Peloton acknowledges this problem in its countersuit, noting that only 2% of the works named in the original lawsuit belonged to a single publisher. Considering the sheer number of songs Peloton has in its music catalog, it’s easy to see how keeping track of so-called “fractional licenses” could be a significant administrative challenge.
Why Are Sync Rights Difficult to Obtain?
If you’re a club operator, paying music licensing fees to performing rights organizations (PROs) such as BMI and ASCAP is probably not new to you. Even still, you may be wondering why the process for obtaining sync rights is different—and more complicated—than getting a public performance license.
For one, PROs consolidate the works of publishers and songwriters so that businesses only need to negotiate with the PRO to obtain a public performance license. There are currently only four PROs operating in the United States:
BMI and ASCAP control approximately 90% of the market share. Now, if we look at sync rights, there are dozens of different music publishers controlling sync rights for artists.
Additionally, because BMI and ASCAP are subject to federal regulations, they must provide transparent pricing structures that music publishers do not. For instance, BMI and ASCAP must provide consumers with blanket licenses that allow consumers to access all the music in the PROs’ repertoire for a standard fee. Also, BMI and ASCAP must grant licenses to all businesses that are willing to pay.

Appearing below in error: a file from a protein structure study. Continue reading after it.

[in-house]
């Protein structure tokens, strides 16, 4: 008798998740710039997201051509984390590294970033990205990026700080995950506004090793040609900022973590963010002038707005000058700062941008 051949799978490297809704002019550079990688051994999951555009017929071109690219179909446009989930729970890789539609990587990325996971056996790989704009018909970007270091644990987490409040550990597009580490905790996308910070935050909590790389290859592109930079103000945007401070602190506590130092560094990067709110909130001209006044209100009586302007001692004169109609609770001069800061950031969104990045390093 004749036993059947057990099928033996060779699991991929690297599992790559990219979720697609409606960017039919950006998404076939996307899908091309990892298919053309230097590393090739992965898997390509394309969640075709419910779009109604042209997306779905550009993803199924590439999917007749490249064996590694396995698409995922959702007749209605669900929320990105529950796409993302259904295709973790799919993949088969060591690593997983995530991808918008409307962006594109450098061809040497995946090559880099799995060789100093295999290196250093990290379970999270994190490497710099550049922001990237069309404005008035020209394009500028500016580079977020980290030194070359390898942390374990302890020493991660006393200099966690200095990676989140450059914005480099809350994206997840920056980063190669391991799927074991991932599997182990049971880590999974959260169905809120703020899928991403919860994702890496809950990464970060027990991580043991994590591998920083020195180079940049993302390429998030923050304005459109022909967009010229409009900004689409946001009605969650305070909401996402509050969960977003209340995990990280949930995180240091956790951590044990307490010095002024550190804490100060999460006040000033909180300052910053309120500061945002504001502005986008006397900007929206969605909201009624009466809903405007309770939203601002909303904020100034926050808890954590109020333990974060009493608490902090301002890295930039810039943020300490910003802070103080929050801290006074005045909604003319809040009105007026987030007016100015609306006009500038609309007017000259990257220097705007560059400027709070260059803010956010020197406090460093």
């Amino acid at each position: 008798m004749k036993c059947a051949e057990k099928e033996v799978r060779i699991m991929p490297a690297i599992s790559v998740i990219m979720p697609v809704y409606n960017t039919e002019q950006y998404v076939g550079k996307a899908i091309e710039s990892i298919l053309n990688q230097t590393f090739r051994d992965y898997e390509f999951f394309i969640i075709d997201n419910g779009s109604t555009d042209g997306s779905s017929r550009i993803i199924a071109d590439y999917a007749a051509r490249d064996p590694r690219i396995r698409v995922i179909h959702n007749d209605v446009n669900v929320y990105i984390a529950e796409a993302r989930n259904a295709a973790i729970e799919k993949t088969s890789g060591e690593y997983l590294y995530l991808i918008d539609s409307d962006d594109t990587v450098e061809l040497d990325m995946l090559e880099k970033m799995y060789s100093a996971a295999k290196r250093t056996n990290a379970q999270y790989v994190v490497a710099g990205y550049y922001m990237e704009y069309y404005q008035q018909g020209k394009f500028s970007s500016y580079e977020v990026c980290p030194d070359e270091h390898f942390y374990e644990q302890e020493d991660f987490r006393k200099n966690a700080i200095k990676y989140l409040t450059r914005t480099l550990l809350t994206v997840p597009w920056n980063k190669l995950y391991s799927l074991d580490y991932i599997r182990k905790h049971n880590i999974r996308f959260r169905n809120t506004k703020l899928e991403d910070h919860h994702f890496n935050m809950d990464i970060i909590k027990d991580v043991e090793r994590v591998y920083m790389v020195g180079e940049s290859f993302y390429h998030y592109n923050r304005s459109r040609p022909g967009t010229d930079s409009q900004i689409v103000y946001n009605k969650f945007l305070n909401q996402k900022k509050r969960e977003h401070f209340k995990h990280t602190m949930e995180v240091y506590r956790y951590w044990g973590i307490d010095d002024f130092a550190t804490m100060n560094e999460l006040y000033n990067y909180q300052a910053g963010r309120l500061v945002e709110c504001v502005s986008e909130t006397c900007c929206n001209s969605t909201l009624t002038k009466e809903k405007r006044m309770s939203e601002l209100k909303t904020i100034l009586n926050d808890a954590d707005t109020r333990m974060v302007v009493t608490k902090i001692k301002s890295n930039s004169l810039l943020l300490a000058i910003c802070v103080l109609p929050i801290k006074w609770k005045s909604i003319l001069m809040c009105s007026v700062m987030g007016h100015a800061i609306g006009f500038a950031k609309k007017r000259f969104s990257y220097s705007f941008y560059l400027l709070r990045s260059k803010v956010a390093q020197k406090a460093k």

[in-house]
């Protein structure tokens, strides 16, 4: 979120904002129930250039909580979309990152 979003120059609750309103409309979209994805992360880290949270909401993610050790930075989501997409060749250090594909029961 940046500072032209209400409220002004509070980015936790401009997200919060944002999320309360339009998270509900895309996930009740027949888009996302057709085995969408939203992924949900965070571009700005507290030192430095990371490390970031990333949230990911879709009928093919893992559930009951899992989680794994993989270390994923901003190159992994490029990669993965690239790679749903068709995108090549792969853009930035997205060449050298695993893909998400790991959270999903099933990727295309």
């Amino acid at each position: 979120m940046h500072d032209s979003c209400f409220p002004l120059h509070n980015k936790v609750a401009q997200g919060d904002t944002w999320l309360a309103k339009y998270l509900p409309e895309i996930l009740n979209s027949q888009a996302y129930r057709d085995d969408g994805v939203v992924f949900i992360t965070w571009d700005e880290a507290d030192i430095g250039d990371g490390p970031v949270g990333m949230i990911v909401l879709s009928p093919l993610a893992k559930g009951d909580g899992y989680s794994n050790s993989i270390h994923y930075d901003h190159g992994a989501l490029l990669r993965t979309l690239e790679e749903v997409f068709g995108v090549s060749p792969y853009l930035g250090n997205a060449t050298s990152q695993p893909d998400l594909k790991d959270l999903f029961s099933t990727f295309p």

In other words, if your club pays for ASCAP’s fitness facilities’ license, you are entitled to play all of the music in ASCAP’s repertoire publicly.
Publishers, on the other hand, have complete control over how they choose to distribute sync rights. A publisher does not have to issue blanket licenses and does not have to allow a business access to the songs under its control. In its countersuit, Peloton notes that it had a blanket license agreement with one of the publishers mentioned in the original lawsuit—it expired—and limited license agreements with others.
While this system may make sense when considering negotiations between a publisher and a filmmaker, it is a considerable roadblock for fitness companies looking to include popular songs in streaming fitness classes.
If you want to learn more about public performance licenses, download IHRSA’s Music Licensing in the United States briefing paper.
The Road Ahead
In the aftermath of the publishers’ lawsuit, Peloton customers supposedly noticed that the music playlists selected for fitness classes had changed—and not for the better.
Without knowing the outcomes of the publishers’ lawsuit against Peloton and Peloton’s countersuit, it’s too early to tell what ramifications these cases will have on businesses that create streaming fitness content.
What is clear, however, is that the current licensing structure to obtain sync rights was not developed with companies like Peloton in mind. Fitness companies must recognize the complicated and burdensome legal and administrative obligations that developing streaming content entails.
IHRSA will keep monitoring this case as it continues and we will inform you on how this could impact the fitness industry at large.
Matt O’Malley contributed research to this article.